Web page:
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Story Box: reading aloud in a library, 2009. MArch Core Design Studio with Professor Sheila Kennedy.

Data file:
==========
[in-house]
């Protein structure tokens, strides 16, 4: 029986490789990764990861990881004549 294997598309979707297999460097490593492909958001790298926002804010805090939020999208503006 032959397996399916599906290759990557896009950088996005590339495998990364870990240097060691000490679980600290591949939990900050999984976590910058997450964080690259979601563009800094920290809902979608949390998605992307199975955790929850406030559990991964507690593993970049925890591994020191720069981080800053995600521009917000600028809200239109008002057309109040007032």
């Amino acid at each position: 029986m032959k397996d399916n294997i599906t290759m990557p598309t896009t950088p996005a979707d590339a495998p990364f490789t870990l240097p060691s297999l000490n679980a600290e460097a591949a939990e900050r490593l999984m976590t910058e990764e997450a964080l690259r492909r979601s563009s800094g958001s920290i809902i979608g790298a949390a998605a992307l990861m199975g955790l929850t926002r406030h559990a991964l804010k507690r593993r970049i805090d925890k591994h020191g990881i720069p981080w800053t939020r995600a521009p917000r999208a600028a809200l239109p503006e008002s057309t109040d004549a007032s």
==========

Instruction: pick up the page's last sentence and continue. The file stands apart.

Sasa Zivkovic and Nadya Volicer designed Storybox, a device for reading aloud in a library. Friends or strangers may sit across a library table from one another and share a story without disturbing other library users. Drawing on the dividers often used to give library patrons privacy along the length of a long library table, Storybox could similarly be situated to demarcate private space in a public sphere. One side of the device is designated for the reader, as indicated by the book stand, light portals from above, and gramophone-like interior cavity. The listener's side is a darker space with headphone-like openings on either side of the listener's head. Both users' bodies are accommodated accordingly by the form of each side's opening. The reader rests his or her hands in front of the book stand, poised for page turning. The listener leans his or her shoulders deeper into the device and places his or her hands along the outside of the box. Layers of corrugated cardboard insulate the users from the rest of the library, both visually and aurally. Between the reader and the listener, in addition to the horn snaking through the mass of cardboard, is a shallow screen of cardboard at eye level. Despite the obscured view, this screen allows both users to sense each other's presence. This relationship provides the opportunity for a stranger to approach a reader through the Storybox and request a reading. The reader does not have to oblige, but is aware of the listener's presence. In this way, Storybox is a social catalyst, as well as a reading apparatus, and furniture for a library.